The experiences of a Colombian refugee, so often marginalised and rendered invisible, are related in this moving account.
At noon I would take my son to school, accompanied by the unforgiving Salvadorian sun and also missing the comfort of a private car. Suddenly, I felt homesick, this bloody homesickness that is rooted in my soul, started to play with my memories and brought back the good times in my homeland together with the time when I had faith in everything and promised everyone that there was nothing impossible to achieve. At that time my future and my son’s future were “safe”, we used to live together with our large family and we would meet every Saturday or Sunday to eat beans without realising that those were the best moments and that they would later voraciously feed my new guest: Homesickness.
I stared wondering once again what had happened with my 27 years of work and effort, those that would guarantee that we would always have what we needed, that the words “poverty”, “starvation”, “begging”, “overcrowding” and “pity” would never visit my soul. And for the last eleven months silence has always been the only answer and stoicism has been the best alternative.
There are already too many questions I have asked myself without being able to give them an answer since I had to leave my country. Somebody I do not even know condemned my son and me to death, just because I was telling the truth. Just because I wanted to prove that in Colombia there truly are three million internal displaced and thousands more are in exile. Just because I wanted to prove that death has left more living-dead than those who have actually died. Because I wanted to say that the women in the countryside and in the forest have lost their men and now just wander about selling themselves or their children so they do not starve. Because I painted with images the ghost villages, plantations and crops that had been destroyed, burned down and then abandoned and which now belong to those who are responsible for the beginning of horror in my country.
That is the only reason why I am now here, without the “safe future” I worked for. I live in a guest house, with all my life packed, waiting to be taken out of these four suitcases and three cartons where I had to put it. My shoes are mixed up with my son’s toys, with my sisters’ and my mother’s pictures wrapped in a plastic bag so that they look good when I will put them in the picture frames I bought, with my Colombian cook book that I brought so that the distance would not erase from my memory how to prepare a chicken broth. I also brought my journalist certificates and prizes which I had to tear from their fancy frames so that I can prove that I did spend many years of my life working to have a good future for my son and me.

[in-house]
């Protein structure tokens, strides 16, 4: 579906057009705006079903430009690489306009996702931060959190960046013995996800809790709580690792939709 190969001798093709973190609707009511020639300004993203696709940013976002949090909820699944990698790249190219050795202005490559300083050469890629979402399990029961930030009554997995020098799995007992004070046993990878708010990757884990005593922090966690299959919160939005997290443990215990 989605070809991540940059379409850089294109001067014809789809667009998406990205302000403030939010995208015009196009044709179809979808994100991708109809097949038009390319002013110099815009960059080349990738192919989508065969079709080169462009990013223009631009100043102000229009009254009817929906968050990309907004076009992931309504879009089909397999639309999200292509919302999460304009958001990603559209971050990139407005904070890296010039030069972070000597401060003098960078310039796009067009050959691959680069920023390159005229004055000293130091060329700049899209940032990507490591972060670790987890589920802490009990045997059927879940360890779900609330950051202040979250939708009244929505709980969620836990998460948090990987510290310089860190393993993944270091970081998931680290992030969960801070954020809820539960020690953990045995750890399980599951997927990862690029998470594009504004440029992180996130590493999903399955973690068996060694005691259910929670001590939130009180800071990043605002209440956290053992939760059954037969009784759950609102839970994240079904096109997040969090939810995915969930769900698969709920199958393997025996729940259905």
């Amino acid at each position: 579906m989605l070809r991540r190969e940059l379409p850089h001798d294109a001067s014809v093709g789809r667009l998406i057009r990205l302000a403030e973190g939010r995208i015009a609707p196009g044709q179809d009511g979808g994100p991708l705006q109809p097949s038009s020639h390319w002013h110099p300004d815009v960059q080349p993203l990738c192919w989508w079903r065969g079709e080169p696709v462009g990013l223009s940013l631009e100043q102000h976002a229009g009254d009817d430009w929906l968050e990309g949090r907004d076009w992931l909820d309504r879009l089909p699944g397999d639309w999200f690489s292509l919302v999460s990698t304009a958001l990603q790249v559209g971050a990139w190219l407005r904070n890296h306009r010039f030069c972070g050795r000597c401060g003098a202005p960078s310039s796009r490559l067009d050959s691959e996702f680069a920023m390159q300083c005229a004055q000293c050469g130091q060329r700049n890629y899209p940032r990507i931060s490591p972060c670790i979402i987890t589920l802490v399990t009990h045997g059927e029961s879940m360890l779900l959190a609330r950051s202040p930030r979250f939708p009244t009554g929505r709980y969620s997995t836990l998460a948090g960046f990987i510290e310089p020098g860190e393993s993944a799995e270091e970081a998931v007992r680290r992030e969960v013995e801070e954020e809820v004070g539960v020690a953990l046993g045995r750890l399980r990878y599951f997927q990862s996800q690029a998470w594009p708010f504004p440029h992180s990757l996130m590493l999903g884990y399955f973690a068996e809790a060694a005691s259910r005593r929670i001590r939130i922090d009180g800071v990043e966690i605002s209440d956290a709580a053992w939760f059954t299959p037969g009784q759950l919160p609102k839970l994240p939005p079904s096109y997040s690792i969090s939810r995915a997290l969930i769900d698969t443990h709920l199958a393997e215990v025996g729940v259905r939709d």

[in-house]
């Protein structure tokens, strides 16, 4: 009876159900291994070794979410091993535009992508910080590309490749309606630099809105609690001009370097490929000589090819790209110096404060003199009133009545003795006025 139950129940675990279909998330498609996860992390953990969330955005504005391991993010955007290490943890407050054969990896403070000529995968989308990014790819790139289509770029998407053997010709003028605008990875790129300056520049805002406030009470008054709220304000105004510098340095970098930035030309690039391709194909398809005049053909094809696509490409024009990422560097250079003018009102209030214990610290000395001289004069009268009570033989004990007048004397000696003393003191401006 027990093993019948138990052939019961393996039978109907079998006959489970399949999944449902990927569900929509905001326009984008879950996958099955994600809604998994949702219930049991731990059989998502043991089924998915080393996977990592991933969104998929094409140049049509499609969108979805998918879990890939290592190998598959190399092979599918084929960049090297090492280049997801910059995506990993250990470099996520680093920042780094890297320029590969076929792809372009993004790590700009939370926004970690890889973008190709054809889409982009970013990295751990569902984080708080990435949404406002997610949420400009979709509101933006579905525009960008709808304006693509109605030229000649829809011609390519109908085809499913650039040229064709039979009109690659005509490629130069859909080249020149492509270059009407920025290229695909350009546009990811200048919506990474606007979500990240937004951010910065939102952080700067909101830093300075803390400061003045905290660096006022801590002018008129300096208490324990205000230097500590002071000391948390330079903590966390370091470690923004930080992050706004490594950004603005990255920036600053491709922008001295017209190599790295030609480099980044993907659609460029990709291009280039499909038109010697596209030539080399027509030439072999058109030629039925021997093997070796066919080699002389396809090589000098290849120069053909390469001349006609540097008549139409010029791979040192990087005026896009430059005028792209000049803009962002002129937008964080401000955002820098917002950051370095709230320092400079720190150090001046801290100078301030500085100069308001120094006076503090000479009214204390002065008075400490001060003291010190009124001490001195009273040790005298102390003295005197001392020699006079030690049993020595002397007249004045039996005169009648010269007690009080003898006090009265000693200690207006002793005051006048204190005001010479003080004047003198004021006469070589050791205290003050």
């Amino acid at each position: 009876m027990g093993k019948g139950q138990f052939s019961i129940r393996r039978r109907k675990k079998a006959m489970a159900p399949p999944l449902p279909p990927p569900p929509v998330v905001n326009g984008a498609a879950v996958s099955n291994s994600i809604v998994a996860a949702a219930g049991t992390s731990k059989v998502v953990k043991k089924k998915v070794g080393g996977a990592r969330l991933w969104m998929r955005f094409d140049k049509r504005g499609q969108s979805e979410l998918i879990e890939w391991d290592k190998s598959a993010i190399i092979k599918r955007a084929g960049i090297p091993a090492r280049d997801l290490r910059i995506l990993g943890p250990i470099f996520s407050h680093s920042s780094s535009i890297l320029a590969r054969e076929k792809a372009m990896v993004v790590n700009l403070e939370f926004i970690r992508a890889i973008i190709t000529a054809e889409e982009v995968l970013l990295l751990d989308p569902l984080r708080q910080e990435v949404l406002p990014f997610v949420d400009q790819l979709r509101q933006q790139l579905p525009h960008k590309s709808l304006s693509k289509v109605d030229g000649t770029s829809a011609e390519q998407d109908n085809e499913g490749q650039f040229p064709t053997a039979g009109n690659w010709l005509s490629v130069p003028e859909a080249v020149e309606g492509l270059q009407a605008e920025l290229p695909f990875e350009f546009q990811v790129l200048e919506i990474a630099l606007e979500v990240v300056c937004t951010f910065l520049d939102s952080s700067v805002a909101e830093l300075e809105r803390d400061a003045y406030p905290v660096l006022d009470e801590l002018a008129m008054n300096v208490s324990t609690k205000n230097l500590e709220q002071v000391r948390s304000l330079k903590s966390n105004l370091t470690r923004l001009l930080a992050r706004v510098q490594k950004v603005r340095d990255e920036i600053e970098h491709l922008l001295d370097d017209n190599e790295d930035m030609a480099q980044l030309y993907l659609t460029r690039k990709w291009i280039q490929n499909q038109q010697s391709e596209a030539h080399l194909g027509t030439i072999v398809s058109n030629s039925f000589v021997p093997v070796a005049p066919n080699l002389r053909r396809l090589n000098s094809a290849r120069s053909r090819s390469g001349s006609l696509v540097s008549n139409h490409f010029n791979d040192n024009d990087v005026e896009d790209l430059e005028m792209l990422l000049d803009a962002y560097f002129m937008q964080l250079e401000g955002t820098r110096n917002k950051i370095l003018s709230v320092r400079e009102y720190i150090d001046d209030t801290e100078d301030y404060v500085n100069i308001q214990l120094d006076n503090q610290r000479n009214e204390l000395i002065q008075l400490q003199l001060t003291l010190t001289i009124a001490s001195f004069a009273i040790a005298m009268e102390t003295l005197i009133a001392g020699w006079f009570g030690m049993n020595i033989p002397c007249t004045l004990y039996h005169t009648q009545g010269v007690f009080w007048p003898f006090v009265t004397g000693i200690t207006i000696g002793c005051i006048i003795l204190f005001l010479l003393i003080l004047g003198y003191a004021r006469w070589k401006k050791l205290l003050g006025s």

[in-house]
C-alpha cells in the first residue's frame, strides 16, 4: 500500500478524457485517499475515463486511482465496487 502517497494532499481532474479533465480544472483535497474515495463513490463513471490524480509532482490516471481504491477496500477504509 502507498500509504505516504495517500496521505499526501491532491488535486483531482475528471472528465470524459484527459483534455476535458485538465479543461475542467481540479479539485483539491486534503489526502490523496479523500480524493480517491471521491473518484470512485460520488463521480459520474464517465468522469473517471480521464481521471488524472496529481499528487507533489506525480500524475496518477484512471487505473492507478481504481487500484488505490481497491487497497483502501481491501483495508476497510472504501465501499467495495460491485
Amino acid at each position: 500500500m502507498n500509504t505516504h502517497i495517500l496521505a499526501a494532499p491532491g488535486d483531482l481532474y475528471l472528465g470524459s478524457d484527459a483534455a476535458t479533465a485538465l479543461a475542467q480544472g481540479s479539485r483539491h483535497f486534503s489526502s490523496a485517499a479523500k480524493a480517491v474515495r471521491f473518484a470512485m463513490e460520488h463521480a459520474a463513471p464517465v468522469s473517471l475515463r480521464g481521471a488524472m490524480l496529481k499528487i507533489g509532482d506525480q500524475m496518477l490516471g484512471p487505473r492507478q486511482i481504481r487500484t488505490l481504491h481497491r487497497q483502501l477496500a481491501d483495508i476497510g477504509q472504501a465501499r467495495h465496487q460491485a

And among my luggage, hanging from the return ticket that I never used, the brutal questions appear. Why do I have to wait for somebody to give me today’s lunch? Why am I collecting shoes, clothes, notebooks and even money? Why do I have to wash toilets, tidy rooms if I read Journalism at the University for four years and then worked as a journalist for twenty years? Why am I here trying to convince a strange government to let me work legally? Why do I have to convince the UN High Commissioner for Refugees, that my son needs to be near his family and that I do as well? Why do I have to write so many letters to show a lot of people who I do not know that those numbers in their files actually belong to human beings with a name, a soul, with lost dreams, with children without a future, but with RIGHTS.
The same situation is lived by all the others: Juan Carlos, his wife and three children; Carlitos, Claudia and their two children; the trade unionist’s widow, she arrived with her two little children; the Castro family; Miss Gomez, and the new one, he arrived this week saying that the others who are in the list of refugees to El Salvador will be arriving soon, they will increase the number of Colombians exiled all over the world.
They all have the same guest living in their souls: the godforesaken homesickness. Yes, I bless it now because thanks to it I keep alive the seas, rivers, mountains, the desert and the forest of my dear Colombia. I keep alive my mother’s smile, my nieces’ and nephews’ hugs, my friends’ nagging, and my sisters’ advice. I keep alive the pain at seeing the black children in the cold corners of Bogotá, learning to live in the internal exile, missing the plantains and the Choco forest. I keep alive the anger and the powerlessness in front of a hidden and treacherous enemy. I also keep alive Mario Benedetti’s words when he said:
“To kill the man of peace
to beat his front clear of nightmares,
they had to become a nightmare.
To defeat the man of peace,
they had to affiliate forever to death,
assassinate and assassinate more to continue killing,
and condemn themselves to an armoured solitude."